What is causing Apple delivery delays?

I am aware of the supply chain bottleneck we are currently experiencing, however to the best of my know;edge, this isn’t causing Apple production delays!

I currently have a M1 MacBook Pro (est delivery Nov 10-16) and Apple Watch (est delivery Dec 3-10) that seem like they are taking several extra weeks to receive compared to similar orders in the past.

Even my iPhone 13 PM took almost a month after order to be received.

Are there still that severe of Covid slowdowns out there? Or is it employee shortages or what?

I know all of you get it…you order your shiny new Apple device and are excited to get your hands on it - only to find out you won’t receive it for a month or two!

:anguished:

Constrained supply due to supply chain issues.

Surprisingly Ito me at least), even my 13 PM took 5 days AFTER Apple shipped it from their China manufacturing location and it had cleared the Chinese government to be released…before UPS Worldwide loaded it on a U.S. bound flight!

What’s up with that kind of stuff? That’s just logistics…not supply chain, etc. UPS just told me “we won’t load and ship it from China until we receive “everything” from Apple”…whatever that means.

It’s not just Apple.

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The ships to take stuff from China when they arrive in port are required by the government to wait one week before making landfall to ensure they are no COVID cases on board. This in turn means it takes longer for them to unload and then re-load to bring it in to the US. Similar things are happening at ports across the world.

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Apple always overestimate the Shipping times on new products and then usually delivery earlier.

That is usually true…however this time they estimated my 13 Pro Max between Oct 6 and Oct 12…and I received it Oct 10. However, as I said in another comment, this was as much on UPS as it was on Apple!

I don’t think any of my Apple products have ever been transported via ship…that would take weeks to arrive. UPS Worldwide transports everything coming from China via air to the customer.

Now it may be an entirely different issue with how different suppliers transport production materials INTO China for Apple. I don’t know how their supply chain logistics operate.

In a “normal” business climate (pre-Dec 2019) I am very sure that,Apple had a supply chain that was extremely efficient. In todays environment, it’s anybody’s guess what the next day may bring!

Apple gave a date the phones would arrive by, so UPS met that date. I bet Apple wants to be sure everyone gets their phones at the same time, and it’s probably a logistical nightmare even for UPS.

Even if they would arrived at your local hub days early, they would have just sat there.

Shipping delays are about more than Covid shutdowns these days. There’s also worker shortages, imbalances in shipping containers, port backlogs, component backlogs and shortages … I’m sure I’m missing a few things.

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They also sanitize the items to prevent Covid transfer and quarantine for a period of time.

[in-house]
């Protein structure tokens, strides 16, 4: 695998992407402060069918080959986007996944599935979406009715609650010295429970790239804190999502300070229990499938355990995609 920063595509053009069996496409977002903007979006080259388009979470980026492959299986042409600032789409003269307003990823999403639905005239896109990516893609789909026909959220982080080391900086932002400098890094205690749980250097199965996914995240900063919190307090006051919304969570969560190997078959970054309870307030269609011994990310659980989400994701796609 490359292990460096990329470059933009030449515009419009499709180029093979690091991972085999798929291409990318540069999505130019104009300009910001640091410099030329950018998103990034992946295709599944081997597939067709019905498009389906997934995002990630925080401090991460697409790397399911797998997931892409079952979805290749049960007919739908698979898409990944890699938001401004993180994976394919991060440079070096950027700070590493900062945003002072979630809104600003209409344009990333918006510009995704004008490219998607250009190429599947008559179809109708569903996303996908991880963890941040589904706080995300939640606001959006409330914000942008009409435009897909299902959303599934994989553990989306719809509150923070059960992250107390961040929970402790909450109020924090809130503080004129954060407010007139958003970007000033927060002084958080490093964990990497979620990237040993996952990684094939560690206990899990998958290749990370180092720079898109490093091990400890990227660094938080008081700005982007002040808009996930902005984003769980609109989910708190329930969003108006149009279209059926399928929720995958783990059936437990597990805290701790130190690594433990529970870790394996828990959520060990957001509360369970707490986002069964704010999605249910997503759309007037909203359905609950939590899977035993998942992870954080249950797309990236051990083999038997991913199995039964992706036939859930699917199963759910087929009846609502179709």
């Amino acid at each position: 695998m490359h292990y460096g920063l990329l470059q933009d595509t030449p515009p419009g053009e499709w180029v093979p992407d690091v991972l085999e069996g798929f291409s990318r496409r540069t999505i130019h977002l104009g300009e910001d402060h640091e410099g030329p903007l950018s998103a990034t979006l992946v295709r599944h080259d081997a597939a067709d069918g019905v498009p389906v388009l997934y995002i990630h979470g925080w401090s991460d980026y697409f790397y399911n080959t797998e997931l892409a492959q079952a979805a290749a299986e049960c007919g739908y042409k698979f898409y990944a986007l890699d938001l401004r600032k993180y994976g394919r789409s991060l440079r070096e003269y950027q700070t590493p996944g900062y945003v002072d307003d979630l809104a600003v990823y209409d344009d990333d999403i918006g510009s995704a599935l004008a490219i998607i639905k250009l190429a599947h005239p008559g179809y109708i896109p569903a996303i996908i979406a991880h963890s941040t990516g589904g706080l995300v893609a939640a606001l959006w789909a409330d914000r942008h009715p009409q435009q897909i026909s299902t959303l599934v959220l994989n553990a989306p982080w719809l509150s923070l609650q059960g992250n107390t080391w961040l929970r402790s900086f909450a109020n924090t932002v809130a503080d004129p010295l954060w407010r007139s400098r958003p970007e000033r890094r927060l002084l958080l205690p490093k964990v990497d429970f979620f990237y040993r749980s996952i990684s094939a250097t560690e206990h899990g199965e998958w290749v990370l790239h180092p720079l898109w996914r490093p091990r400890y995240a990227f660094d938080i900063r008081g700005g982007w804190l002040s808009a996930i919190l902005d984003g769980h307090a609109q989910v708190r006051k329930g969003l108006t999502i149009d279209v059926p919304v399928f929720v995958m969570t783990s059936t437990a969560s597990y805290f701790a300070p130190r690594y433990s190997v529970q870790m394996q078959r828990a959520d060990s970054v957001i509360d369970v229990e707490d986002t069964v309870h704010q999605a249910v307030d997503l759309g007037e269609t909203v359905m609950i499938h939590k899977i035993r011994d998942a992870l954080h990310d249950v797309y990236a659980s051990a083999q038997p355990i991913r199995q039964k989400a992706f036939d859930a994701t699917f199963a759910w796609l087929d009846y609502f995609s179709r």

I experienced having to wait for 3 months for an iPhone X. Ordered it a week after launch. My Macbook Pro 16", ordered January 3rd week, 2020 got it by March before lockdown happens.

I ordered a Magsafe and an iPhone 13 last week. Magsafe is just in Singapore but it will take 16 days to arrive. Its already in a warehouse but currently on hold for the past 5 days. The iPhone will be delivered in 23 days. Apple Watch delivery estimate is December 16.

Is Singapore like the US in that if you can often avoid the wait of online ordering by just going in the store? I don’t know about iPhones, but with last year’s watch, it was back-ordered for 3 weeks but my local stores were getting them in a few days a week. I just walked in and got one.

It’s a pain because you have to have the time to go into the store multiple times looking for one, but it has paid off for me.

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One problem is california passed Bill 5 AB which means that truckers cannot be classified as independent contractors. They must be “employees”. Estimates are that california lost 75,000 truckers because of this overreach.

We can also add that the unions in california fought and are still fighting 24/7 port operations. Ports should have been 24/7 even before the pandemic.

and anyone expecting FedEx to help fix anything is in for a rude awakening. thanks to oursourcing, FedEx cannot even move their own cargo in a timely manner.

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I recently learned, much to my surprise, that a substantial portion of air freight travels in the bellies of passenger flights. When there are fewer of those—as there have been throughout the Covid-19 pandemic—there’s less air freight capacity overall.

If you’re up for supply chain nerdery, I can’t recommend Bloomberg’s Odd Lots podcast highly enough. (There’s lots of de-fi and central bank nerdery, too.)

Ref

After securing support from major retailers and the International Longshore and Warehouse Union last week, the local ports are working on expanding their operations to a 24/7 model.

“dragging their feet”… “appearing to be doing something”… these all fit.

the unions want more money to work weekends, contracts were signed years ago. unions have never been altruistic.

The unions, the shipping companies, the ports

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In fairness, neither has Capital.

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I do understand that part - sadly!

California…ugh! Don’t even get me started!!!